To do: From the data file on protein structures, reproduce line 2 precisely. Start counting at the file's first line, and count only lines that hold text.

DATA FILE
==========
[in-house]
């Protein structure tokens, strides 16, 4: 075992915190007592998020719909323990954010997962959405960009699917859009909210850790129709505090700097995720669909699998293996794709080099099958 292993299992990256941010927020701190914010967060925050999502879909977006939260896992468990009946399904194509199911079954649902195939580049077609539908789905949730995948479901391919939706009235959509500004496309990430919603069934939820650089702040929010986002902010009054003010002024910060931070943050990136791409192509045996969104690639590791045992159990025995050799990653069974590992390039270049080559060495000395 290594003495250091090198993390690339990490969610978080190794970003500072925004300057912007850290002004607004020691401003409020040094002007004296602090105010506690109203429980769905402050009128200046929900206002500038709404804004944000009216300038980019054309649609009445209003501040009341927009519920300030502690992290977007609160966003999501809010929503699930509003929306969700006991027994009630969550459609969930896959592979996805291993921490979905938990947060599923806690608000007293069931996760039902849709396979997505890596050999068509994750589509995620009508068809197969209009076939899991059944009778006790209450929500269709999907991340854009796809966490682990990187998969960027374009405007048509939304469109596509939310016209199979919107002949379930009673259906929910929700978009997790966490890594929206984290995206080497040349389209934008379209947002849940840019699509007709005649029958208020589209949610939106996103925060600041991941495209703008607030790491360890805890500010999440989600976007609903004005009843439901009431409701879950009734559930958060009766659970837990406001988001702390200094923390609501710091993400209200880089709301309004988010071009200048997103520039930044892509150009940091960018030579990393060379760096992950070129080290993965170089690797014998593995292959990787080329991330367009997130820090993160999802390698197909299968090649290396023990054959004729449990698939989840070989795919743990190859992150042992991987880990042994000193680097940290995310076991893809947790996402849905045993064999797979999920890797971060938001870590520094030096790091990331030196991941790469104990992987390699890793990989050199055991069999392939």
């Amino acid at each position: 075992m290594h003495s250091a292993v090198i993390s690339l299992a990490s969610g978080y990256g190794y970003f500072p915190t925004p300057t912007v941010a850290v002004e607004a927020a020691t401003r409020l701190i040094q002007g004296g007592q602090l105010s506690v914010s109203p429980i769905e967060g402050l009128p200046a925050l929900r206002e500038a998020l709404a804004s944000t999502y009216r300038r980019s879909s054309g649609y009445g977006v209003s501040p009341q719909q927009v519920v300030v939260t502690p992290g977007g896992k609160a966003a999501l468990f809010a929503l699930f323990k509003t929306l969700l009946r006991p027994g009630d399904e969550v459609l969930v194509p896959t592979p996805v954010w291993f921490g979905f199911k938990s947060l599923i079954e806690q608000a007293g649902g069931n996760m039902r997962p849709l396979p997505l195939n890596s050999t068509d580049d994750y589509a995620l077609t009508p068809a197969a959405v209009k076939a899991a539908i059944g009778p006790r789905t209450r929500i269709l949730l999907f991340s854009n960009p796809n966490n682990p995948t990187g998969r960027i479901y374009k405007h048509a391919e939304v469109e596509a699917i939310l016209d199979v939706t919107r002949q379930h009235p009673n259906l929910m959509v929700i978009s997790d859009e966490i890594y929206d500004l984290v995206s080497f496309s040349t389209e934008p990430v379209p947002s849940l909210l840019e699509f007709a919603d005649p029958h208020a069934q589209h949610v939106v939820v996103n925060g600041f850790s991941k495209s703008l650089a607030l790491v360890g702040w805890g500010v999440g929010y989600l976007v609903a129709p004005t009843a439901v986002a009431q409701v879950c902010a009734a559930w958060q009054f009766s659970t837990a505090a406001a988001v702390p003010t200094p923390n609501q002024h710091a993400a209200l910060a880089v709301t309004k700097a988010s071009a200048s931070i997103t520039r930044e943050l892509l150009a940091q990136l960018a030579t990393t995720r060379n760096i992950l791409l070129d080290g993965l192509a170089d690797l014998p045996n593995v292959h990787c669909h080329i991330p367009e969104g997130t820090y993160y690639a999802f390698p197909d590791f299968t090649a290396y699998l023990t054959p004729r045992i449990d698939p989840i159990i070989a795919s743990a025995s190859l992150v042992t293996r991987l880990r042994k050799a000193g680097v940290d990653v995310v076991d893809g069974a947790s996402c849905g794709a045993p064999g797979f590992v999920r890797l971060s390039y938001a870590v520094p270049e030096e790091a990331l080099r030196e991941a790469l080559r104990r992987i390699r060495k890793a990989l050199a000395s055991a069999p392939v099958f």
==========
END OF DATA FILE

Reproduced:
């Protein structure tokens, strides 16, 4: 075992915190007592998020719909323990954010997962959405960009699917859009909210850790129709505090700097995720669909699998293996794709080099099958 292993299992990256941010927020701190914010967060925050999502879909977006939260896992468990009946399904194509199911079954649902195939580049077609539908789905949730995948479901391919939706009235959509500004496309990430919603069934939820650089702040929010986002902010009054003010002024910060931070943050990136791409192509045996969104690639590791045992159990025995050799990653069974590992390039270049080559060495000395 290594003495250091090198993390690339990490969610978080190794970003500072925004300057912007850290002004607004020691401003409020040094002007004296602090105010506690109203429980769905402050009128200046929900206002500038709404804004944000009216300038980019054309649609009445209003501040009341927009519920300030502690992290977007609160966003999501809010929503699930509003929306969700006991027994009630969550459609969930896959592979996805291993921490979905938990947060599923806690608000007293069931996760039902849709396979997505890596050999068509994750589509995620009508068809197969209009076939899991059944009778006790209450929500269709999907991340854009796809966490682990990187998969960027374009405007048509939304469109596509939310016209199979919107002949379930009673259906929910929700978009997790966490890594929206984290995206080497040349389209934008379209947002849940840019699509007709005649029958208020589209949610939106996103925060600041991941495209703008607030790491360890805890500010999440989600976007609903004005009843439901009431409701879950009734559930958060009766659970837990406001988001702390200094923390609501710091993400209200880089709301309004988010071009200048997103520039930044892509150009940091960018030579990393060379760096992950070129080290993965170089690797014998593995292959990787080329991330367009997130820090993160999802390698197909299968090649290396023990054959004729449990698939989840070989795919743990190859992150042992991987880990042994000193680097940290995310076991893809947790996402849905045993064999797979999920890797971060938001870590520094030096790091990331030196991941790469104990992987390699890793990989050199055991069999392939």